A splash drew Hon’s attention and looking over she saw a large beaver with a prominent scar on one shoulder, smacking the water with its tail.

“Castor,” Hon said with a smile, “Nice work on the dam. Duke Grudo will be so angry.”

Castor tested the air, eyeing both horse and girl warily. Then he smacked the water again with his tail.

Swinging into the saddle, Hon urged Dawn into a trot, away from the pond and further into the forest. As she went she noticed an overflow, flowing on past the pond as a swift-flowing creek.

The natural state of the river had been quite beneficial to folk living on the outskirts of Merker as her family did. Ingenuity and teamwork had created small windmills and wells, as well as a system of inland waterways to water the plowed fields.

Her father had come up with the idea, several years after Cheston died and Juel fled the city. His idea not only made day-to-day life easier out here, but it also saved the farmers from paying the duke for water for their crops. The year after that, Duke Grudo diverted the river, into the canal she’d passed earlier, which he’d had his servants dig.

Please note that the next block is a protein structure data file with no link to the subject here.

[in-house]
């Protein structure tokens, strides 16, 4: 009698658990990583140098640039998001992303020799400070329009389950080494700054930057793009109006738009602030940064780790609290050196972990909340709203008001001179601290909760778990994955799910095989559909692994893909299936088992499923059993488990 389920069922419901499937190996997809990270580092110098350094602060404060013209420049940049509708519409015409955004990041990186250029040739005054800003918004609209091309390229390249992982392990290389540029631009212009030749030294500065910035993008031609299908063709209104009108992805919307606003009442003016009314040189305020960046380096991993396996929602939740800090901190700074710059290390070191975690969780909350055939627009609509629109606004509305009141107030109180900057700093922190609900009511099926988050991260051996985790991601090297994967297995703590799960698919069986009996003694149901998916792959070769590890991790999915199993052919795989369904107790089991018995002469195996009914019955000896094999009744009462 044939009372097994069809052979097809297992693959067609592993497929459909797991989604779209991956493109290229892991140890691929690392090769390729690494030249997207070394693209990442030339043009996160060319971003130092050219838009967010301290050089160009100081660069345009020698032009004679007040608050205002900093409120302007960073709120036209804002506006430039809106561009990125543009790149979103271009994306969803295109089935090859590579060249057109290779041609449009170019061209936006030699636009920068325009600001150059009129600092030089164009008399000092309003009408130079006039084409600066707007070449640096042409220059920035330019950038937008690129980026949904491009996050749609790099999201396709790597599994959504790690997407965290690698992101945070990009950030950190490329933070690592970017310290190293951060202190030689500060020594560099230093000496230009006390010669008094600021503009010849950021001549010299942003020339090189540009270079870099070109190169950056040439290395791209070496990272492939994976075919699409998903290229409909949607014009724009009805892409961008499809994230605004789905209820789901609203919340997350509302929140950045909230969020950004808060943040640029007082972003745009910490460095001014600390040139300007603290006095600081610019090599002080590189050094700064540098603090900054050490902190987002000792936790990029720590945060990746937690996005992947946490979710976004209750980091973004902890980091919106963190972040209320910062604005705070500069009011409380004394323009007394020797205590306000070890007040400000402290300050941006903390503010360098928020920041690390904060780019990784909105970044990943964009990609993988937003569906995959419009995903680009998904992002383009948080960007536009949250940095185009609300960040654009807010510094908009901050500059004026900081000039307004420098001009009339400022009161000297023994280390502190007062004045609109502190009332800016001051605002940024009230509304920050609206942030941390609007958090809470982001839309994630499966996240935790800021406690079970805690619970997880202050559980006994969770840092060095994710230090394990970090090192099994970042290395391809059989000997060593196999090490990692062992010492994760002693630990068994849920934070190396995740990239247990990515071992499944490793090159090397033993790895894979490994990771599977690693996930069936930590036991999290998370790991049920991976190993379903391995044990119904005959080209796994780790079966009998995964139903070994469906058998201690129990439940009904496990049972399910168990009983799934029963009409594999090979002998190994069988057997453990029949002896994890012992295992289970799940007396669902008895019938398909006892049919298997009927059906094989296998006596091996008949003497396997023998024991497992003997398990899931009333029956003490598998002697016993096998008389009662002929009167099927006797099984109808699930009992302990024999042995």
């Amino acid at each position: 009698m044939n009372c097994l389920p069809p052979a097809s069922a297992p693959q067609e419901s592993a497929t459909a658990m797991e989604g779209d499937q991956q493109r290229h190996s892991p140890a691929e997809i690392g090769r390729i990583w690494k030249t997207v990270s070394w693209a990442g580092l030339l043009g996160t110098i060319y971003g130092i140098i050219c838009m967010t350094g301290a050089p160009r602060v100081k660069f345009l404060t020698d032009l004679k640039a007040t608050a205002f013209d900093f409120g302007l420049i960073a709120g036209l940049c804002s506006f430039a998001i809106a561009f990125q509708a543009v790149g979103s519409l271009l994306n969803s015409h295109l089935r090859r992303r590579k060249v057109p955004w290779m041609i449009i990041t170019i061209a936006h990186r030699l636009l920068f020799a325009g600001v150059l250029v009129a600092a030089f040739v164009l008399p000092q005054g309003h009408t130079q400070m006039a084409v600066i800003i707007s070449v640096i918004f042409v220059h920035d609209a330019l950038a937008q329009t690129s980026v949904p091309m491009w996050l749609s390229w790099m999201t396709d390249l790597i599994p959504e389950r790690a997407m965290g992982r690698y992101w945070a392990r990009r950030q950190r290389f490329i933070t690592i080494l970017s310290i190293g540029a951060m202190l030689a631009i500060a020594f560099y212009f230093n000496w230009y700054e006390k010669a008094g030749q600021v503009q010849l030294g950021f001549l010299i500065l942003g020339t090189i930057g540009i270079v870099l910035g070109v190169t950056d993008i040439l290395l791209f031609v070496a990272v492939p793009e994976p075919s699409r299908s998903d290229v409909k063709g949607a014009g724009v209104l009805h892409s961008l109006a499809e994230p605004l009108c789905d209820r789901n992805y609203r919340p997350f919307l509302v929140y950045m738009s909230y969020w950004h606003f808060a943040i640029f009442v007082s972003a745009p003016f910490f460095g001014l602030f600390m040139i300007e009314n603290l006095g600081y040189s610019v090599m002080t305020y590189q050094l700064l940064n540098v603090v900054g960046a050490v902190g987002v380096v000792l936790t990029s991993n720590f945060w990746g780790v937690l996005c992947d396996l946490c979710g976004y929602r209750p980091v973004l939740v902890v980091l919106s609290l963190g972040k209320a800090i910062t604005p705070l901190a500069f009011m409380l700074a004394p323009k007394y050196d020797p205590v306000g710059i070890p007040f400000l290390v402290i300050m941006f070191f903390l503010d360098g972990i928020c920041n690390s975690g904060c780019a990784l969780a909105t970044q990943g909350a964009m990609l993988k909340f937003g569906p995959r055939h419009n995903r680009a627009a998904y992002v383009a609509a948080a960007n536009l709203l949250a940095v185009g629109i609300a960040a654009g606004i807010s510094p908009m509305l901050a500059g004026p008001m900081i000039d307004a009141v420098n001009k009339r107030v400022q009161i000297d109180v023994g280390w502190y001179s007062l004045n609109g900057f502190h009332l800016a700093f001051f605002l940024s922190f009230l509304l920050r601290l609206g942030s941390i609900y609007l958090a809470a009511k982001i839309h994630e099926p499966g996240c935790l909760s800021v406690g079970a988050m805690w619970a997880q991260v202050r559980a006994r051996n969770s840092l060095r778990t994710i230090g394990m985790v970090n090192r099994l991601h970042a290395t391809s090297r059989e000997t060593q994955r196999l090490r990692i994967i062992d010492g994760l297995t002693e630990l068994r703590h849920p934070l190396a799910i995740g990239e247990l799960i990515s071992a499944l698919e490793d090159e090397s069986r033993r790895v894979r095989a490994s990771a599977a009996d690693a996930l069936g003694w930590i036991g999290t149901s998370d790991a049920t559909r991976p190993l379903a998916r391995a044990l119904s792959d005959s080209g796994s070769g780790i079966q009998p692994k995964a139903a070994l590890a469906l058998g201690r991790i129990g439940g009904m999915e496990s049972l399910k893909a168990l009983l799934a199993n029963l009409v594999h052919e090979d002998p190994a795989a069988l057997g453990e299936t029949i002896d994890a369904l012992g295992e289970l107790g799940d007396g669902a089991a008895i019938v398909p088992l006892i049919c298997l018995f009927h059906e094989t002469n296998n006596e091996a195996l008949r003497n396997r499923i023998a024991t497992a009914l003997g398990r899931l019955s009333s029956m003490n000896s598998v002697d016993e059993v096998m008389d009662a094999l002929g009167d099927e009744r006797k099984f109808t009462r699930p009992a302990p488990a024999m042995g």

Duke Grudo claimed that Sergio’s windmills, wells, and watering system were a form of tax evasion. Further, he informed the citizens, he was planning a lavish garden on his estate, of flowers, exotic shrubs, and waterfalls that the new canal would sustain. This garden would of course be open to the public and a lovely sight for passersby.

True, although visits to the garden required an exorbitant fee. This made it accessible to only the very wealthy. Passersby could of course look for free, but there were strict loitering laws that bore hefty fines. All in all, the garden was a cruel joke to most of Merker.